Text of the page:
Shohei Ohtani made his 10th start of the season Sunday afternoon against the Twins. It was a bounce-back performance for the Halos ace, who ended his streak of home runs allowed and held the Twins to just two hits and one run in six innings while fanning nine. The Japanese hurler’s season ERA is down to 3.03 and is striking out hitters at a 34.6% rate. He is also leading the majors with a .142 opponent batting average.
Although he held the Twins to two hits, Ohtani regretted walking three batters and hitting one. He was able to pitch around it, however, and gave the Angels the length that they needed from him. The sole run came from a Carlos Correa double in the 3rd inning.
Ohtani has consistently provided the Angels staff with length. Sunday was the fifth time out of the last six starts that Ohtani lasted at least six innings. It was an encouraging performance for the 2021 AL MVP, who has been going through a rut on the mound.
Ohtani closed out his strong performance by striking out the side in the sixth inning. He did not get the decision, but the Angels got the win off of a Mickey Moniak go-ahead two-run double in the seventh.
The trend of decreased sweeper usage for Ohtani continued on Sunday, with usage down to 27% from his season average of over 40%. He did not throw the sweeper until the 10th pitch of the game. The adjustment comes from hitters going deep five times on the sweeper. He pivoted and instead relied heavily on his cutter and splitter.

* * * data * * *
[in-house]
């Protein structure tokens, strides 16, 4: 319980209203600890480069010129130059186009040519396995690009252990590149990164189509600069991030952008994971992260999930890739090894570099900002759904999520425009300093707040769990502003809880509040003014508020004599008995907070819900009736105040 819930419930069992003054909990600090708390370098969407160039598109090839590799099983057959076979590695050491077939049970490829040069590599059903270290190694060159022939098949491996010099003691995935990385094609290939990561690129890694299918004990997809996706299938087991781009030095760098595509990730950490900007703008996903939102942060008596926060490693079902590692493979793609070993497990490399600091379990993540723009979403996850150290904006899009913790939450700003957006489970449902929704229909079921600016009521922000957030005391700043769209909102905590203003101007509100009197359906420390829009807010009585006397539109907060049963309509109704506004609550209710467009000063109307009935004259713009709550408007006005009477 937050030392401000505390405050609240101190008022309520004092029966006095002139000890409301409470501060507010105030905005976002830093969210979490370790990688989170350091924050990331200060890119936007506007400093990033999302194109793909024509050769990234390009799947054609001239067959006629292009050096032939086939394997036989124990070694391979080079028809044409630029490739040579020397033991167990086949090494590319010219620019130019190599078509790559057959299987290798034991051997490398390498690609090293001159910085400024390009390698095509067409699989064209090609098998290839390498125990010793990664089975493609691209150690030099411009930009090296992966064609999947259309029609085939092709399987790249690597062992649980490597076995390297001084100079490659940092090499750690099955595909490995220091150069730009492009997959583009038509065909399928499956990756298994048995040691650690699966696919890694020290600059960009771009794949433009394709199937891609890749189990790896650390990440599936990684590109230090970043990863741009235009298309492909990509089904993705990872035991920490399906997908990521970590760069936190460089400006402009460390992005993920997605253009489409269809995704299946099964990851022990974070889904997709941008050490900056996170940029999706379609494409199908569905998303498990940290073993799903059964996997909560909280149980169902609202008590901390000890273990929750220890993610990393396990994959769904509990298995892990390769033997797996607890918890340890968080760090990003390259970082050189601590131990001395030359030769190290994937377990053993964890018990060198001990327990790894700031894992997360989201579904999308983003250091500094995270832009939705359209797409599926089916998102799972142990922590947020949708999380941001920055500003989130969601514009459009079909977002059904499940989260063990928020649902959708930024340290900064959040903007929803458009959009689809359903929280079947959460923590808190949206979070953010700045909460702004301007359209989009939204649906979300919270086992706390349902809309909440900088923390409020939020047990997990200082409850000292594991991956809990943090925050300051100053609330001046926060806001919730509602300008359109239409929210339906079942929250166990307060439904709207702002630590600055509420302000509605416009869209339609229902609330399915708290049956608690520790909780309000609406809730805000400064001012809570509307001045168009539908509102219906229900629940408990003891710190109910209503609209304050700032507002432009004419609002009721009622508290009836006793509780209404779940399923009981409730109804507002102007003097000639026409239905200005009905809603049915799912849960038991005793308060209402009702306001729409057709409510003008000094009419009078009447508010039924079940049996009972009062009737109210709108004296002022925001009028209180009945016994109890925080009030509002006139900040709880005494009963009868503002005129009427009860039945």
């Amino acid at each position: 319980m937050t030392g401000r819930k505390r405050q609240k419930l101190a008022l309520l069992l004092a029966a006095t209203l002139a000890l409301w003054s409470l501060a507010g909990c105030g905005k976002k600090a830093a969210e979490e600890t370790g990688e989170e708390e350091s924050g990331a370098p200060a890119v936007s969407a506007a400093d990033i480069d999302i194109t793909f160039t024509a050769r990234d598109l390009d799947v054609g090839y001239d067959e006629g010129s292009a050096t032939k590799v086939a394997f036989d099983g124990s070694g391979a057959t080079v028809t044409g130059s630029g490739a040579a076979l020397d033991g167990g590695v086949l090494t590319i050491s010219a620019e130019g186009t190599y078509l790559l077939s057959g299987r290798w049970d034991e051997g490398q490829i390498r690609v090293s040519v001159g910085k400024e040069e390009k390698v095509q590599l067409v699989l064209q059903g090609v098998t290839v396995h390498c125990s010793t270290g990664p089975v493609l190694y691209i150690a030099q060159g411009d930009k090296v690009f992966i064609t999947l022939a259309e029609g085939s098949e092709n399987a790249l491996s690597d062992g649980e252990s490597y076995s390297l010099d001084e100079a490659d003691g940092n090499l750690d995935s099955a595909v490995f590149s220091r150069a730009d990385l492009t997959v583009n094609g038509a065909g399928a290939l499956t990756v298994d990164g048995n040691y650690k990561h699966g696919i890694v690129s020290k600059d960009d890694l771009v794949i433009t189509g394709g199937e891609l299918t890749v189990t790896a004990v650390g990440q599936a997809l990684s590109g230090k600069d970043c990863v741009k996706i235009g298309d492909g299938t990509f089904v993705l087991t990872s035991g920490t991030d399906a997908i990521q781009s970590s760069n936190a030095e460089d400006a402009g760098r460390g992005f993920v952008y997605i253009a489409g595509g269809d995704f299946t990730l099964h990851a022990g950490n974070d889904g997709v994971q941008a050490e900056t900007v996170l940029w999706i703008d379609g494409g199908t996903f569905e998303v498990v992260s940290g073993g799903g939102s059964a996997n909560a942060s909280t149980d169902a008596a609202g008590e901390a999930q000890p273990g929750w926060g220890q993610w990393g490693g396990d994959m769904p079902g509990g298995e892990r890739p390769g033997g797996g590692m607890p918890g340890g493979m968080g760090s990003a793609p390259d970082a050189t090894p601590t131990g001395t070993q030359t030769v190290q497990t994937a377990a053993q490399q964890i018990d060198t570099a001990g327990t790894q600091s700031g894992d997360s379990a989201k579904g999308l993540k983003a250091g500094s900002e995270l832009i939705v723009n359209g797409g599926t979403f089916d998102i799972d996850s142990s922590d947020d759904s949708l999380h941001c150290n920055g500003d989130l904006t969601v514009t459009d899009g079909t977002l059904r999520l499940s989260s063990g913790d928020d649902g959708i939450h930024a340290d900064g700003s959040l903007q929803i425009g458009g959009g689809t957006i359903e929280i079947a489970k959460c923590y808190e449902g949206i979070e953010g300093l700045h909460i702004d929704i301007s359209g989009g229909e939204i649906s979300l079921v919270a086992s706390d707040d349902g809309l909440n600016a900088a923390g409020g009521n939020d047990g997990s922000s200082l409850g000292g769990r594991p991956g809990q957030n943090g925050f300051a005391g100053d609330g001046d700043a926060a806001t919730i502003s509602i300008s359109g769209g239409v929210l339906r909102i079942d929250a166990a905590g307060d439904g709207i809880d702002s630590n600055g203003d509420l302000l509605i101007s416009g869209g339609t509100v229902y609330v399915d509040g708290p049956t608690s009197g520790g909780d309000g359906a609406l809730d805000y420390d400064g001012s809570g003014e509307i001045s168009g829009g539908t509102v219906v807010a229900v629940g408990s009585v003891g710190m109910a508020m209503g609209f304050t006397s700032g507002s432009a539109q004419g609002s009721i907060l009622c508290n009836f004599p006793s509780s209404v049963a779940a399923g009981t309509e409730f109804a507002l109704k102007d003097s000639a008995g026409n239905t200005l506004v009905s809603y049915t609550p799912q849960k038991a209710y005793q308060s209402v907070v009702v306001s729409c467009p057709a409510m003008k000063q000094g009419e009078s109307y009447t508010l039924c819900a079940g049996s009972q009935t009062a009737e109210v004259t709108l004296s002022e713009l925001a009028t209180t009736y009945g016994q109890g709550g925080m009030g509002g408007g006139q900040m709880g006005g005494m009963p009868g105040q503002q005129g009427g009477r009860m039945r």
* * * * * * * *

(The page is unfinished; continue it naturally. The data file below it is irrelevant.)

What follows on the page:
“I kept the pitch percentages in mind,” Ohtani said. “I threw a few hittable pitches, but since they weren’t sitting on it [like the sweeper] I was able to get away with it.”
The improved approach paid dividends, as Ohtani matched his season-high of 22 whiffs that he recorded on April 21 against the Royals.
“I was trying to control the home runs and not make them feel comfortable at the plate. I was trying to make sure they were not taking good swings,” Ohtani said.
Former Red Sox pitcher Daisuke Matsuzaka said that even if Ohtani wasn’t throwing the sweeper, the thought of his sweeper was enough to keep hitters on their toes. He noted the pitch sequencing in Ohtani’s sixth-inning matchup with Carlos Correa.
“After getting to two strikes against Correa, his fourth pitch was a splitter on the outside to try to get him out, but this was a ball. Correa was probably expecting a sweeper next, but Ohtani elected to throw the fastball so he was late and struck out,” Matsuzaka said. “Every pitch can be an outpitch for him. I think that he reestablished himself as a pitcher who’s hard to break down.”
Ohtani’s next projected start is at home on May 28 against the Miami Marlins and their #1 pitching prospect Eury Perez at 4:07 PM EST/1:07 PM PT.